Years after the launch of China’s Belt and Road Initiative (BRI) and several meetings between top officials from China and Myanmar, the government formed a steering committee for the implementation of tasks relating to the BRI in late November 2018. The committee is chaired by State Counselor Daw Aung San Suu Kyi, with and Vice-President U Myint Swe serving as vice chairman and other ministers and regional chief ministers as members of the committee.
I here argue that Daw Aung San Suu Kyi’s motivation for forming the steering committee and taking on the role of chairperson is to use the BRI as a bargaining chip for her political goals.
Daw Aung San Suu Kyi and her National League for Democracy (NLD) party came to power with a campaign slogan “Time for Change,” and she was keen to make unprecedented reforms in Myanmar. People piled tall hopes on her when they voted in the 2015 general election and the following by-elections.
Daw Aung San Suu Kyi, however, faces a major obstacle in her efforts to make changes in Myanmar. She herself has admitted that, according to the 2008 Constitution, she cannot control the Tatmadaw (Myanmar Army) meaning it does not comply with or listen to her. The Tatmadaw holds the ultimate political power in Myanmar as granted by the Constitution and it can reject any reforms that may negate their interests or benefits.
Daw Aung San Suu Kyi herself appears to understand that influencing the Tatmadaw can only be possible through China as Beijing firmly shields the Tatmadaw from international punishment.
With the plight of the Rohingya leading to Myanmar’s spurning by the West, which coincides with an ongoing and fierce civil war and human rights abuses, Myanmar appears helpless in international politics. In response, China stepped in to show its “paukphaw” or brotherhood in a crisis. China diplomatically protects Myanmar from any scrutiny or punishment meted out at the United Nations Security Council (UNSC).
For instance, China along with Russia blocked a short UNSC statement expressing concern on the situation of human rights in Myanmar after a 15-member body met to discuss the situation in Rakhine State in March 2017. China again boycotted talks on a British-drafted resolution at the UNSC which was considering action to push Myanmar to work with the UN to address the Rohingya refugee crisis in December 2018.
On the other hand, China wants to speed up its ambitious BRI projects in all designated countries, especially Myanmar as China is keen to gain access the Bay of Bengal in the Indian Ocean, bypassing the Malacca Strait as an energy conduit.
As the Myanmar saying goes “make yarn while the moon shines,” Daw Aung San Suu Kyi has grabbed a rare chance by forming the steering committee and taking the leading role which she can use as a bargaining chip.
In the run-up to the formation of the committee, on Nov. 6, 2018, she met Song Tao, Minister of the International Department of the Communist Party of China. Just two weeks later, on Nov. 16, she met Chinese Premier Li Keqiang. On Nov. 26, she received Ning Jizhe, deputy head of China’s National Development and Reform Commission (NDRC).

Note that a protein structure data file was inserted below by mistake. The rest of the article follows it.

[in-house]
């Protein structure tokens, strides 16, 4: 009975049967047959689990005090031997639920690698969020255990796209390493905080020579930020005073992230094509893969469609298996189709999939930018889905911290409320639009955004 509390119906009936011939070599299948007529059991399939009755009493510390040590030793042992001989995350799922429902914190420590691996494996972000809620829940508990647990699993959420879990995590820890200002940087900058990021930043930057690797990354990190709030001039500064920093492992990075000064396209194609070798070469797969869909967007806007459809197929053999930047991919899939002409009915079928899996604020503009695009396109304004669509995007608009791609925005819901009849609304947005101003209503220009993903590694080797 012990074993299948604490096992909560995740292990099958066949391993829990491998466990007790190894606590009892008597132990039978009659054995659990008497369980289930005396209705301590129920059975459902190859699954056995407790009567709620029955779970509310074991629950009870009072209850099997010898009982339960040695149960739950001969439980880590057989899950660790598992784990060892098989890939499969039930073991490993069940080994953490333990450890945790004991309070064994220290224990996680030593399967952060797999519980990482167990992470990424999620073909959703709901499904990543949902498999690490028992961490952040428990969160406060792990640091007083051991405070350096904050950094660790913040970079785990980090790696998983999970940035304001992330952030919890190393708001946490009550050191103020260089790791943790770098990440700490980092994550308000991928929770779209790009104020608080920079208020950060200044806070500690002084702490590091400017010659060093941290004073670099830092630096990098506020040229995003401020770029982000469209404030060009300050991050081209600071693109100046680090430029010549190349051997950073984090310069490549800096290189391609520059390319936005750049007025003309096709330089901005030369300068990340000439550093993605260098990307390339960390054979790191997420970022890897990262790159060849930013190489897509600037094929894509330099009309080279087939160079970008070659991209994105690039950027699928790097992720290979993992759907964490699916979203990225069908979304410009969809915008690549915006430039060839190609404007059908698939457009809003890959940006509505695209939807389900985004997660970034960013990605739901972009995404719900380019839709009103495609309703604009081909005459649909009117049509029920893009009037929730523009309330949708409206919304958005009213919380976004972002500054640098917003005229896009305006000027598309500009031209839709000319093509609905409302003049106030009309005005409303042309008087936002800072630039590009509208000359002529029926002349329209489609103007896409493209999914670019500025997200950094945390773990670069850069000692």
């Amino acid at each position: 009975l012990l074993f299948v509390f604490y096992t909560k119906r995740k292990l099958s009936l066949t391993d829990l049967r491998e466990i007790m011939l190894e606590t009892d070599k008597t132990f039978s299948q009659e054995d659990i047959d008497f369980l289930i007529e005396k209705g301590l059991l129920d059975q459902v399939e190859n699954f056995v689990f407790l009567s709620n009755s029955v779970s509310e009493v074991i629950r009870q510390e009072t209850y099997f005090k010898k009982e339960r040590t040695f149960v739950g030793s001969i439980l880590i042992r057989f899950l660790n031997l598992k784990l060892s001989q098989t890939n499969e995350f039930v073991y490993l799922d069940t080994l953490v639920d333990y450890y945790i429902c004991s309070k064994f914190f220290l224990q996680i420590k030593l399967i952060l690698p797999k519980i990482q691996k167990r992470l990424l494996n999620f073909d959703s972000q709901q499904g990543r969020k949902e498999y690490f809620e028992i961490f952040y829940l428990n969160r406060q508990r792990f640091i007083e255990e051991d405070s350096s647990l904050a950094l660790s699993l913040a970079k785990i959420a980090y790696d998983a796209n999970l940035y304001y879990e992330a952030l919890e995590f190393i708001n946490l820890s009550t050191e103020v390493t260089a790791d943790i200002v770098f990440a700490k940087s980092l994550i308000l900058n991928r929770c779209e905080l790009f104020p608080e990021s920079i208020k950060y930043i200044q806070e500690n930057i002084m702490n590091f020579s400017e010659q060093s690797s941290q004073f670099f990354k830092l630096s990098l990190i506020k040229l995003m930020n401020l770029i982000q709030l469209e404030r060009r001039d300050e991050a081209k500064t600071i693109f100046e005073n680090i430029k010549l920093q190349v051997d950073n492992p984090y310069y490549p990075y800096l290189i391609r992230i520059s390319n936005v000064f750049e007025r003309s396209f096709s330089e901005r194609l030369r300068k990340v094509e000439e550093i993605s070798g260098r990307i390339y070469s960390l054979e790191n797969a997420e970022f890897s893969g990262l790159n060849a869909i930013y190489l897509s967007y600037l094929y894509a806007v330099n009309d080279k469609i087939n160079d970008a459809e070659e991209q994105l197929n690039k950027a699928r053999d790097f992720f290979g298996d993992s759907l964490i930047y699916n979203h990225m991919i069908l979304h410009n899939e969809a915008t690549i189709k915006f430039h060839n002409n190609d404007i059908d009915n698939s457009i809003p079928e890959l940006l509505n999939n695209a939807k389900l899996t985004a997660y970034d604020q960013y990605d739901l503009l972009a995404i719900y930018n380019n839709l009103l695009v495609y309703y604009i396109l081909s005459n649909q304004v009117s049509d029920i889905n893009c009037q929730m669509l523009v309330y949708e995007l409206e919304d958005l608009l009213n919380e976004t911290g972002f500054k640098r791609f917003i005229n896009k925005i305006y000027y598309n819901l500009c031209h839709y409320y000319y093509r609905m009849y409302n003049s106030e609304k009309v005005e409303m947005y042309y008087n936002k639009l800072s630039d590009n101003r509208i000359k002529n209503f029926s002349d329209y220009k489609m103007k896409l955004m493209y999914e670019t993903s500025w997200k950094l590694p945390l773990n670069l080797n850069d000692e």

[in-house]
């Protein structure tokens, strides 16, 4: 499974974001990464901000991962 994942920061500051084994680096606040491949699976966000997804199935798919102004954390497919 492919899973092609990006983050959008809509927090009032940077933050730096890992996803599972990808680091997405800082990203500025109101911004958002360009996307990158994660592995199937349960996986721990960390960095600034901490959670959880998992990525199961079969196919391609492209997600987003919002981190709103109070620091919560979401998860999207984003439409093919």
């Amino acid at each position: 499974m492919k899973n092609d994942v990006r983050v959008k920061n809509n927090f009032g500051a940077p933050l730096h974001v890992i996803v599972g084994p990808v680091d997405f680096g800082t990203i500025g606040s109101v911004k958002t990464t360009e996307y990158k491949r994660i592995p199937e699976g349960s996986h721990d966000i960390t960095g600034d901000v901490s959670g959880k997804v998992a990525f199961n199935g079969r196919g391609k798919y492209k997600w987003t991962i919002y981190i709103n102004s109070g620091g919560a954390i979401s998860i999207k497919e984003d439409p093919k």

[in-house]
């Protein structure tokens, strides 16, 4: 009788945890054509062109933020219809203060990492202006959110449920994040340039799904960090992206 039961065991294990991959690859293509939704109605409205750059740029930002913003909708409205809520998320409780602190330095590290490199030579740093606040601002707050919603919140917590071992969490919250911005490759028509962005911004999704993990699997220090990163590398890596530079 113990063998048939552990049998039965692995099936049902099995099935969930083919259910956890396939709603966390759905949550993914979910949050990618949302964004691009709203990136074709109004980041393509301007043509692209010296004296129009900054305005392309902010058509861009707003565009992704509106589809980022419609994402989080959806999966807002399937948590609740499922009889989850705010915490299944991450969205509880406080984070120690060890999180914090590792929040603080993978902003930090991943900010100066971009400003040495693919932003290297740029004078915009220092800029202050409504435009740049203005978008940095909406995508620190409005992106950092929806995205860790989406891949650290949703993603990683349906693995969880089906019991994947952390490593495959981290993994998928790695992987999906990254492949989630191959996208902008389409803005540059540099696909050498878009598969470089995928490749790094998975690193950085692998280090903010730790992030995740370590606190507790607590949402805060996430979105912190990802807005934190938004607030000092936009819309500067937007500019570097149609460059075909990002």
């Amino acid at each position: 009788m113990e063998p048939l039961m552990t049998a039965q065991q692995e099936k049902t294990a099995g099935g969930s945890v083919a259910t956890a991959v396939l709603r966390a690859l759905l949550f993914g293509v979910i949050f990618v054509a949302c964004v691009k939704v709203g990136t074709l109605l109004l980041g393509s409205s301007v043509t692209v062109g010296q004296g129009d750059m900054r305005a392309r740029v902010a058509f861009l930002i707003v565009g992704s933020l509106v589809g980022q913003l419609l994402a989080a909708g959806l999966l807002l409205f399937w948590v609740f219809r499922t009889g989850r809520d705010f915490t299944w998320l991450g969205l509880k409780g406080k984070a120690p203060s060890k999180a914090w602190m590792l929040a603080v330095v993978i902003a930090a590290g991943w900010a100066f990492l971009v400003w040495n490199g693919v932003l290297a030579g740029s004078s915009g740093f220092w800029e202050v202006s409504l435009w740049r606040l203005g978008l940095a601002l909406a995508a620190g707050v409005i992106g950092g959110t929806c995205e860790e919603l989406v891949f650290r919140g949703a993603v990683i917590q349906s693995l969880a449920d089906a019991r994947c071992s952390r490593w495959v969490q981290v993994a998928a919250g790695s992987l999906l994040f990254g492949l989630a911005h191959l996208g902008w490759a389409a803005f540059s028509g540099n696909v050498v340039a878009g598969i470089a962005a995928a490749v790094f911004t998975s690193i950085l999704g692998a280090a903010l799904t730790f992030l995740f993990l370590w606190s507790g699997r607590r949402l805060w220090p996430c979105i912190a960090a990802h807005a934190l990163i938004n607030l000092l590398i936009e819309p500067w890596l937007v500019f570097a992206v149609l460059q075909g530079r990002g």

Daw Aung San Suu Kyi kicked off Myanmar’s involvement in the BRI project by attending the opening ceremony of the Belt and Road Forum for International Cooperation held in Beijing in May 2017 and is expected to attend the next Belt and Road Forum planned to be held in Beijing in April.
It appears that the State Counselor wants to achieve peace in Myanmar while she still has power. She wants to speed up the peace process and gain peace before the next general election in 2020. It was she who initiated the 21st Century Panglong Peace Conference aimed at ending conflict, though despite three rounds of talks being held so far, no tangible results have been achieved.
She also wants to amend some articles of the 2008 Constitution, if not all. The Constitution grants 25% of the seats in central and state legislatures to the Tatmadaw as well as the control of three powerful ministries—Defense, Home Affairs and Border Affairs.
With the formation of the steering committee, Daw Aung San Suu Kyi appears to be using the BRI as a bargaining chip, and it could even be said that she has set a secret agenda with China to push the Tatmadaw.
On Dec. 21, the Tatmadaw declared a four-month unilateral ceasefire, despite not covering the Western Command in Rakhine State where it is currently in conflict with the Arakan Army. A week later, it transferred control of the powerful General Administration Department (GAD) to Daw Aung San Suu Kyi’s civilian government. Perhaps these moves made in recent weeks by the Tatmadaw exemplify the progress of Daw Aung San Suu Kyi’s efforts.
China also appears to be taking a role in pushing the non-signatories of the Nationwide Ceasefire Agreement (NCA)—particularly the Federal Political Negotiation and Consultative Committee (FPNCC)—to sign it. The FPNCC comprises of seven powerful ethnic armed groups—the United Wa State Army (UWSA), the Kachin Independence Army (KIA), the National Democratic Alliance Army (NDAA), the Myanmar National Democratic Alliance Army (MNDAA), the Shan State Army (SSA), the Ta’ang National Liberation Army (TNLA) and the Arakan Army (AA).
The Northern Alliance, a three-member group consisting of the AA, the MNDAA and the TNLA has already expressed interest in joining the peace process. These groups are expected to meet the government’s Peace Commission in Kunming, China in the coming week.
Once the faltering peace process embarks on the right track, Aung San Suu Kyi will then be able to push for the amendment of the Constitution. So far her bargaining chip has worked. Only time will tell whether she can achieve peace and amend the Constitution in the very near future.